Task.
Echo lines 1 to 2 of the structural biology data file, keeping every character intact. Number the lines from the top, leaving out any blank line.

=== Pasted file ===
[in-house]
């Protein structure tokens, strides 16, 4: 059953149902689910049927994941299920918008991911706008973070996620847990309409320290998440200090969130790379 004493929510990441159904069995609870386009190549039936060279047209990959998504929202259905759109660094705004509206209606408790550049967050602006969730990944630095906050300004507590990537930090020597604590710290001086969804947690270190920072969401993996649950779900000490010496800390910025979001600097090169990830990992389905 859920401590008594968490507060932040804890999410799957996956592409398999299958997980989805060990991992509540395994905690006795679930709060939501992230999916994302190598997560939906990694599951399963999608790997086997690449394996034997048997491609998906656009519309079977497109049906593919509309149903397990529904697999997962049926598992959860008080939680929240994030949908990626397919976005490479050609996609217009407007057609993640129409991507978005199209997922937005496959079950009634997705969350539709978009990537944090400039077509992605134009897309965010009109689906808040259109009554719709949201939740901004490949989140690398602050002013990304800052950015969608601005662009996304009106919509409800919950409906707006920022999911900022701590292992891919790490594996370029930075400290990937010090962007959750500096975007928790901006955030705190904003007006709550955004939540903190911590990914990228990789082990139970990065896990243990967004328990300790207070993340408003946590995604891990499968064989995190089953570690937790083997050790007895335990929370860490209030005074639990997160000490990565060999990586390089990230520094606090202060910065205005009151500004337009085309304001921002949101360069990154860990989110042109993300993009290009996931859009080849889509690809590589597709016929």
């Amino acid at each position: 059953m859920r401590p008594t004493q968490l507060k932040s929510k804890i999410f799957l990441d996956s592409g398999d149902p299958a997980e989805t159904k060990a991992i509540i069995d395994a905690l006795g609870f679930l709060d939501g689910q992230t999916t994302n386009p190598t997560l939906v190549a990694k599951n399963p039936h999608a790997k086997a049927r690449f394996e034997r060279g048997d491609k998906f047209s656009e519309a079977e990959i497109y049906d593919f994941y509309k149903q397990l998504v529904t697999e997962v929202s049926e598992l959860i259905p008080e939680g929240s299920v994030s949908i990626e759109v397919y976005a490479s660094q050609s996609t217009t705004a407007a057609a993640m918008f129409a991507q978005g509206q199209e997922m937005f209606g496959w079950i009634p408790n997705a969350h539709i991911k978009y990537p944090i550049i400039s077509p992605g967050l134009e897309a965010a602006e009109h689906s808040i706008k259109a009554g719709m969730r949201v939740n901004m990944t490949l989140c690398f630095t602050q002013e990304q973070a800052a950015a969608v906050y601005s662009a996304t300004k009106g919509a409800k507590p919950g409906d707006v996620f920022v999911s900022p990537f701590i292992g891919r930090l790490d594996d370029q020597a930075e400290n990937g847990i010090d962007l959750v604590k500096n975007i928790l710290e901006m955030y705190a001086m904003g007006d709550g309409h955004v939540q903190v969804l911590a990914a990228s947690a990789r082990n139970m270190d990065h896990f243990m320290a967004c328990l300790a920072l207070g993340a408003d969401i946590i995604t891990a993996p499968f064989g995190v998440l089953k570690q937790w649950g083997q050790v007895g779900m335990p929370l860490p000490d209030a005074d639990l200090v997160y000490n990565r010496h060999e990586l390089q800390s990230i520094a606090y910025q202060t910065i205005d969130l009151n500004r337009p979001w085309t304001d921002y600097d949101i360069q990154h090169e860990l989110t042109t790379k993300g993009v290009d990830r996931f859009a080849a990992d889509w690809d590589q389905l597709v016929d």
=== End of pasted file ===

[in-house]
């Protein structure tokens, strides 16, 4: 059953149902689910049927994941299920918008991911706008973070996620847990309409320290998440200090969130790379 004493929510990441159904069995609870386009190549039936060279047209990959998504929202259905759109660094705004509206209606408790550049967050602006969730990944630095906050300004507590990537930090020597604590710290001086969804947690270190920072969401993996649950779900000490010496800390910025979001600097090169990830990992389905 859920401590008594968490507060932040804890999410799957996956592409398999299958997980989805060990991992509540395994905690006795679930709060939501992230999916994302190598997560939906990694599951399963999608790997086997690449394996034997048997491609998906656009519309079977497109049906593919509309149903397990529904697999997962049926598992959860008080939680929240994030949908990626397919976005490479050609996609217009407007057609993640129409991507978005199209997922937005496959079950009634997705969350539709978009990537944090400039077509992605134009897309965010009109689906808040259109009554719709949201939740901004490949989140690398602050002013990304800052950015969608601005662009996304009106919509409800919950409906707006920022999911900022701590292992891919790490594996370029930075400290990937010090962007959750500096975007928790901006955030705190904003007006709550955004939540903190911590990914990228990789082990139970990065896990243990967004328990300790207070993340408003946590995604891990499968064989995190089953570690937790083997050790007895335990929370860490209030005074639990997160000490990565060999990586390089990230520094606090202060910065205005009151500004337009085309304001921002949101360069990154860990989110042109993300993009290009996931859009080849889509690809590589597709016929």